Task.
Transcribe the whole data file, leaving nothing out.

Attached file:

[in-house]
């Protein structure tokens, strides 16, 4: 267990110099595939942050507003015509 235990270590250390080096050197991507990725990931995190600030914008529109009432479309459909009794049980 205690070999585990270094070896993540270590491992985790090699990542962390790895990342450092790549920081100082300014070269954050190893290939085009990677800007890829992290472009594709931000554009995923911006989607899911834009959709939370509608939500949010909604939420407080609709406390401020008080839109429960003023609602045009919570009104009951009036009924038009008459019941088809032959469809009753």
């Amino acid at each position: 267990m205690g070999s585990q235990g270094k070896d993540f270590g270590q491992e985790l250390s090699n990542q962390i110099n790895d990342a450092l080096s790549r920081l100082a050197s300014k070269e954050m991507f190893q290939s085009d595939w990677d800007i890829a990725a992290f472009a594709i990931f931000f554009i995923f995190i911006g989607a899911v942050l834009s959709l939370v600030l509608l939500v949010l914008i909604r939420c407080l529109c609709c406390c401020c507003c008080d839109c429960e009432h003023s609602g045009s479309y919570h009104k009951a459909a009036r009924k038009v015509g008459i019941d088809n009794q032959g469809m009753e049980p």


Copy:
[in-house]
């Protein structure tokens, strides 16, 4: 267990110099595939942050507003015509 235990270590250390080096050197991507990725990931995190600030914008529109009432479309459909009794049980 205690070999585990270094070896993540270590491992985790090699990542962390790895990342450092790549920081100082300014070269954050190893290939085009990677800007890829992290472009594709931000554009995923911006989607899911834009959709939370509608939500949010909604939420407080609709406390401020008080839109429960003023609602045009919570009104009951009036009924038009008459019941088809032959469809009753």
């Amino acid at each position: 267990m205690g070999s585990q235990g270094k070896d993540f270590g270590q491992e985790l250390s090699n990542q962390i110099n790895d990342a450092l080096s790549r920081l100082a050197s300014k070269e954050m991507f190893q290939s085009d595939w990677d800007i890829a990725a992290f472009a594709i990931f931000f554009i995923f995190i911006g989607a899911v942050l834009s959709l939370v600030l509608l939500v949010l914008i909604r939420c407080l529109c609709c406390c401020c507003c008080d839109c429960e009432h003023s609602g045009s479309y919570h009104k009951a459909a009036r009924k038009v015509g008459i019941d088809n009794q032959g469809m009753e049980p």